Barry County, Missouri
Note: This information is provided for reference purposes only. Although the information provided here was accurate and current when first created, it is now outdated.
Pesticide Table for the Ozark Cavefish | About the Ozark Cavefish
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Pesticide Table for the Ozark Cavefish
|Active Ingredient||Product or Trade Name|
|Benomyl||Benlate, Tersan 1991|
|Chlorpyrifos: all other uses except as a Termiticide||Lorsban, Dursban, Pagent|
|Pendimethalin||Prowl, Pursuit Plus, Squadron, Pentagon, Pendulum, Pre-M, Stomp|
|Permethrin||Ambush, Pounce, Astro|
|Pyrethrins||Pyrellin, Pyrenone, Pyrethrum, and others|
|Thiophanate-methyl||Banrot, Cleary's 3336, Domain, Dousan, Fungo, Topsin M, Zyban|
|Trifluralin||Treflan, Tri-4, Trific, Trilin, Tri-Scept, Commence, Freedom, Passport, Salute, Snapshot 2.5TG, Team|
Trade names provided by the University of Missouri Extension Service. For additional information, contact your local University Extension office.
|Do not apply these pesticides within 20 yards (ground application) or within 100 yards (aerial application) of the edge of caverns, sinkholes, and surface waters. Pesticide use limitations only apply at specific site locations within the shaded area(s) shown on the map. Contact the U.S. Fish and Wildlife Service at 573-876-1911 to determine if these pesticide use limitations apply to your site within the shaded area(s). (If a pesticide management plan has been developed for your property, the conditions of the plan take precedence over the pesticide use limitations described in this bulletin.)|
Ozark cavefish [Amblyopsis rosae]
The Ozark cavefish is a true cave-dwelling species in all of its features. It is a tiny fish, growing only to 5 centimeters (2 in) in length. It has an elongated, flattened head, and a projecting lower jaw. It is an albino fish, with its body nearly devoid of any pigment. The fins of this cavefish are locked far back on its body. Due to the darkness of its habitat, the fish has only a trace of where its eyes are located, relying instead on hair-like sensory structures on its tail fin to feel its way through its environment.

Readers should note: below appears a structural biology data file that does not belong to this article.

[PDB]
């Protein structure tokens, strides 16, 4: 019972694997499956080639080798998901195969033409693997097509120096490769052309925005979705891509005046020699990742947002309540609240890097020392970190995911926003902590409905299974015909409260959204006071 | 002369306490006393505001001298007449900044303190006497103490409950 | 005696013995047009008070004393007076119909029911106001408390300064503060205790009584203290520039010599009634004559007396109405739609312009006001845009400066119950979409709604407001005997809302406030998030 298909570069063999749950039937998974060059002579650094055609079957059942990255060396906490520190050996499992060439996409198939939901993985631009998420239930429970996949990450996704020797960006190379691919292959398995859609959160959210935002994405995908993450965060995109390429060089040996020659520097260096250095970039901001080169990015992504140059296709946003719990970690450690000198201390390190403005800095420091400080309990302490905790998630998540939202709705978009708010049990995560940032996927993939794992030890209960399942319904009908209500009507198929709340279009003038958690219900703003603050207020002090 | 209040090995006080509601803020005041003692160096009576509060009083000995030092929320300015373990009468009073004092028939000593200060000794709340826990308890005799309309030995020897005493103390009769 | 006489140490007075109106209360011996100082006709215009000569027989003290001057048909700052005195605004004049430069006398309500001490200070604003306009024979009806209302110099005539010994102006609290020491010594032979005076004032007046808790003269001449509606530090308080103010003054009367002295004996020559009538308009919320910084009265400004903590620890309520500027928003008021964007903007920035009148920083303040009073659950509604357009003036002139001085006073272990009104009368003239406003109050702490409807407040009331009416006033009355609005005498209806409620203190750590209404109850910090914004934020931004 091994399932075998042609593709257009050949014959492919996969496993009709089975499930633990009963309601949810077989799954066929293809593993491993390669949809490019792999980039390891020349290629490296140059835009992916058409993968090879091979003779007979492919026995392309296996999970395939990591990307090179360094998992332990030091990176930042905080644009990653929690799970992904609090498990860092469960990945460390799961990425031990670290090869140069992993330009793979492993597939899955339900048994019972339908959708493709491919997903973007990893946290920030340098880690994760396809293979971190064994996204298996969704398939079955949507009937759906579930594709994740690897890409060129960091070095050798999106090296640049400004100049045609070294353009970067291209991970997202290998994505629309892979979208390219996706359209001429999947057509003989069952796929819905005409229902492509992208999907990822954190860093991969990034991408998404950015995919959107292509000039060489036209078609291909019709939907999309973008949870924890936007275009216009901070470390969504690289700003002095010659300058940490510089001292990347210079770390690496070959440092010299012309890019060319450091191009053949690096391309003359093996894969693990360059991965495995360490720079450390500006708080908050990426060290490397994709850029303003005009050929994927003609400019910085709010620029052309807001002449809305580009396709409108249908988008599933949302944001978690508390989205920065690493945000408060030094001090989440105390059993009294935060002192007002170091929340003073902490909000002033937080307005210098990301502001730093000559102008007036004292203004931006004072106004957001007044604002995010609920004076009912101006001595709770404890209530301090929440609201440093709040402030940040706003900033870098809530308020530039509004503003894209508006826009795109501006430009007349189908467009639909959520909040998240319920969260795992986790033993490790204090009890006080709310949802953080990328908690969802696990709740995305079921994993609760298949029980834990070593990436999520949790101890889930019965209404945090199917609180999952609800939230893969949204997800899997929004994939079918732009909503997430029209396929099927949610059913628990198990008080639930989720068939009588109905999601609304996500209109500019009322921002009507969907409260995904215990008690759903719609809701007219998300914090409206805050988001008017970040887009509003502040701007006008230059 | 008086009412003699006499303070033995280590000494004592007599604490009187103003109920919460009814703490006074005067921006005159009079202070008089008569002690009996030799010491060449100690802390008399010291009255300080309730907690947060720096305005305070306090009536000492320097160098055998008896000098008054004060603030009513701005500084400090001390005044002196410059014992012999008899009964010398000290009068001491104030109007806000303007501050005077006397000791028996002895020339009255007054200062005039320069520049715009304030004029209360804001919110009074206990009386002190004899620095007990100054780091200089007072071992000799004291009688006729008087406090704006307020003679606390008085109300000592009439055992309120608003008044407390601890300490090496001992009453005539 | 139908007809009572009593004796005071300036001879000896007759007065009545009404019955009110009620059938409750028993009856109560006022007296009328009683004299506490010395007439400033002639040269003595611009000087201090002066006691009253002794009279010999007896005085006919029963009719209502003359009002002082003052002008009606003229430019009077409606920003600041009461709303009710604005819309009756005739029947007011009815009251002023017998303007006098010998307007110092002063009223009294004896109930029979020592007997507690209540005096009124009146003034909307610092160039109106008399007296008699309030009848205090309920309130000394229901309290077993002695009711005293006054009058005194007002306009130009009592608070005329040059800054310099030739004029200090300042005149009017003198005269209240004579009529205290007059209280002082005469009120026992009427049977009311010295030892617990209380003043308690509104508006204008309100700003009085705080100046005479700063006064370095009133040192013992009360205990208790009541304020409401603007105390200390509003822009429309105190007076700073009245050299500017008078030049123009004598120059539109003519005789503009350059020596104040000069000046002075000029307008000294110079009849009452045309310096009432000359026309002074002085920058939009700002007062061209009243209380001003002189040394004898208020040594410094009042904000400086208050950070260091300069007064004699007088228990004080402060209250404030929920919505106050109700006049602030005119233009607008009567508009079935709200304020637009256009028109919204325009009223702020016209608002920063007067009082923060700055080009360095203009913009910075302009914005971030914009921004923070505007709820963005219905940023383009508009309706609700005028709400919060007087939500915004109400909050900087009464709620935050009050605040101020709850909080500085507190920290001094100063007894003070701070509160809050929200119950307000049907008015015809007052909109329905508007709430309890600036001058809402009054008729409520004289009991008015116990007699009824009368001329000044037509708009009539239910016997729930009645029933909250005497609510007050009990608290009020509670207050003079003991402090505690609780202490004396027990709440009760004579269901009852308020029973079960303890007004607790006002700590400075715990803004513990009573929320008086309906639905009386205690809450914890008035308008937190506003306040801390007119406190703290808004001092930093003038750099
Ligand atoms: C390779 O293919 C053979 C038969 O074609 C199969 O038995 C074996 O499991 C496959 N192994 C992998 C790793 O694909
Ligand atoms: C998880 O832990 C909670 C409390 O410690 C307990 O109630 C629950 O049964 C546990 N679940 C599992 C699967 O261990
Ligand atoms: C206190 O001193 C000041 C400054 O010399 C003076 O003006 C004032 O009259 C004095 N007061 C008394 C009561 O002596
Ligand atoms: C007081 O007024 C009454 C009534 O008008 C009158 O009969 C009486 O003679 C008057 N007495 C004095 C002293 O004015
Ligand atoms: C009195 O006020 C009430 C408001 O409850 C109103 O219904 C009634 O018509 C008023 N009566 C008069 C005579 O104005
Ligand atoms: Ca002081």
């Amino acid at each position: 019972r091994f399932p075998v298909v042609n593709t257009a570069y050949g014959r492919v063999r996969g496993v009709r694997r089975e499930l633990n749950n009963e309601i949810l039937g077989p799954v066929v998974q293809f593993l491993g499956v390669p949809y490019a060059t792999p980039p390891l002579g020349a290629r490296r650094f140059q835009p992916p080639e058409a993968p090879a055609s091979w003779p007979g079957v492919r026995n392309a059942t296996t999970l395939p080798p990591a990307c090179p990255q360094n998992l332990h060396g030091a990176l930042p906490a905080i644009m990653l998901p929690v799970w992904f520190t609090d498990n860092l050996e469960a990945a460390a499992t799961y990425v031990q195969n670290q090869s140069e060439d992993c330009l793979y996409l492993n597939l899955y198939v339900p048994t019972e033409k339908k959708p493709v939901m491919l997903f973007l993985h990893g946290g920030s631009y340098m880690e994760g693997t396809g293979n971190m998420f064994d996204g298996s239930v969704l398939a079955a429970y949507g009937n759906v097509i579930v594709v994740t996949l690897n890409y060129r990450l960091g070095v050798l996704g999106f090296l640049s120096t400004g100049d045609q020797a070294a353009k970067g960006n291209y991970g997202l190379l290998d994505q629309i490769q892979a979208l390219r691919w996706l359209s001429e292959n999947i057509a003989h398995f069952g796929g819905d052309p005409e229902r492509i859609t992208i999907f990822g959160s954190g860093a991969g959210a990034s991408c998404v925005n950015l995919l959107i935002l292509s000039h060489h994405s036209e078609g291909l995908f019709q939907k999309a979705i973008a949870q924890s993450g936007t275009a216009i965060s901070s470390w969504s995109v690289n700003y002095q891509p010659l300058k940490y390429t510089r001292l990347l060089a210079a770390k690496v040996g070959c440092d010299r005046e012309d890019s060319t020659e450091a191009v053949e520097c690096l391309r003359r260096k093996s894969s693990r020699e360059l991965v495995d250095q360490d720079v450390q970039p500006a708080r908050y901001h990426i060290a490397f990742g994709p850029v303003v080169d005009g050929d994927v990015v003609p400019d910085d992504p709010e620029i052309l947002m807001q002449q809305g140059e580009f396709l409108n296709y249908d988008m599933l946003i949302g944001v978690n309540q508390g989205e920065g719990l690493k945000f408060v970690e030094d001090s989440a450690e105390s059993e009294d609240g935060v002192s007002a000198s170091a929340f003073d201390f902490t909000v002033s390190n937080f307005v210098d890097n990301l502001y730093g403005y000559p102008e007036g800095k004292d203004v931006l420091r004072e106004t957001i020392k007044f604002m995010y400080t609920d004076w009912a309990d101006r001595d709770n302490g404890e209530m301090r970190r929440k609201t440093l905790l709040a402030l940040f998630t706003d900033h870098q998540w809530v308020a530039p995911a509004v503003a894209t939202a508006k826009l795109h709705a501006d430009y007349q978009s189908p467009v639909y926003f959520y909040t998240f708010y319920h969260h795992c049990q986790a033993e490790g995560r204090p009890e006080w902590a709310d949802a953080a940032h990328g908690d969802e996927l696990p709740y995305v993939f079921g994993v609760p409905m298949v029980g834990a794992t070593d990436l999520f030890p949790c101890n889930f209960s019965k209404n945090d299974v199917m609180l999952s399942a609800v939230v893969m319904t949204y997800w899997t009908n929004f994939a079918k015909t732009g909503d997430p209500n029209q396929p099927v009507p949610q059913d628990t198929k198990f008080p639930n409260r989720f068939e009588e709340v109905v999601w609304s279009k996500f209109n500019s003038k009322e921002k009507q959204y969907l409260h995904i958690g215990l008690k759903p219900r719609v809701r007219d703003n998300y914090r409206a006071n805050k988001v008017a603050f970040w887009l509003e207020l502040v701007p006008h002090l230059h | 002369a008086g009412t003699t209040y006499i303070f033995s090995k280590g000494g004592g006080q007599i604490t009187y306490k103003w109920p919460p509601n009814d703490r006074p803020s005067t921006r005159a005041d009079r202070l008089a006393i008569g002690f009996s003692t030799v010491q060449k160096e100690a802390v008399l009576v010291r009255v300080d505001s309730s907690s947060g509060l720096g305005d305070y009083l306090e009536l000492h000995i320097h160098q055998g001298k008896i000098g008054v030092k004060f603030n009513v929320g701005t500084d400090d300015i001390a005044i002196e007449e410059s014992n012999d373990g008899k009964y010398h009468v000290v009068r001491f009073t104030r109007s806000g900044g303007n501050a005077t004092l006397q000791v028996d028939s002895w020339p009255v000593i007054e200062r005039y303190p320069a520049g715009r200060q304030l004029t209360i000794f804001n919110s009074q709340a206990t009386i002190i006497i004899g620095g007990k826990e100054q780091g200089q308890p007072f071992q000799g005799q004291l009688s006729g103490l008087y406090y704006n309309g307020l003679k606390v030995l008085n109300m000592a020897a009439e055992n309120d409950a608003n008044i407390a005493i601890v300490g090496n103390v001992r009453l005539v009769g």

The Ozark cavefish is a mysterious creature which is rarely seen. Little is known about its behavior or life history. This fish makes its home in the caves of the limestone formations of the Ozark Mountains. This cave habitat is fragile, offering little diversity or quantity in terms of food supply. For example, when inhabiting caves occupied by the endangered Gray Bat, Ozark cavefish use bat droppings as their primary source of energy.
The historic distribution of this threatened cavefish is largely unkown. It is the only cavefish within the Springfield Plateau of southwest Missouri, northwest Arkansas, and northeast Oklahoma. Currently, the cavefish lives in at least 29 caves of these three states. Although still occurring throughout much of its historic range, the frequency of cavefish sightings is decreasing. On average, one is able to see about five fish at each population site. The existing Ozark cavefish population is highly localized; nearly two-thirds of the known individuals are thought to inhabit a single cave in Arkansas, where up to 100 fish have been observed in one area.
The decline of the Ozark cavefish may be due to degradation of subsurface water, possibly from sinkholes in the soluble limestone or from heavy agricultural use where animal waste seeps into the ground water or flows in from outside streams. Industrial and residential development has also caused water contamination, leaking toxic levels of nickel from urban wastes into at least one cave system. Because of its low reproduction rate and confined habitat, the Ozark cavefish is vulnerable to even casual collecting. For example, it is thought that a scientific collection in the 1930's may be responsible for the very low population of cavefish in one Arkansas cave. Amateur spelunkers also pose a threat to the fragile habitat of this species.
The recovery of the Ozark cavefish seems to rely on public protection of its cave habitats. Arkansas now owns the cave with the largest known population of the cavefish. Missouri purchased another cave which contains a small population of this fish, but has a considerable amount of habitat which may support a reintroduction effort.
Matthews, J.R. (ed.). 1990. The Official World Wildlife Fund Guide to Endangered Species, Beacham Publishing Inc, Washington, DC. Vol II, pp. 803-804.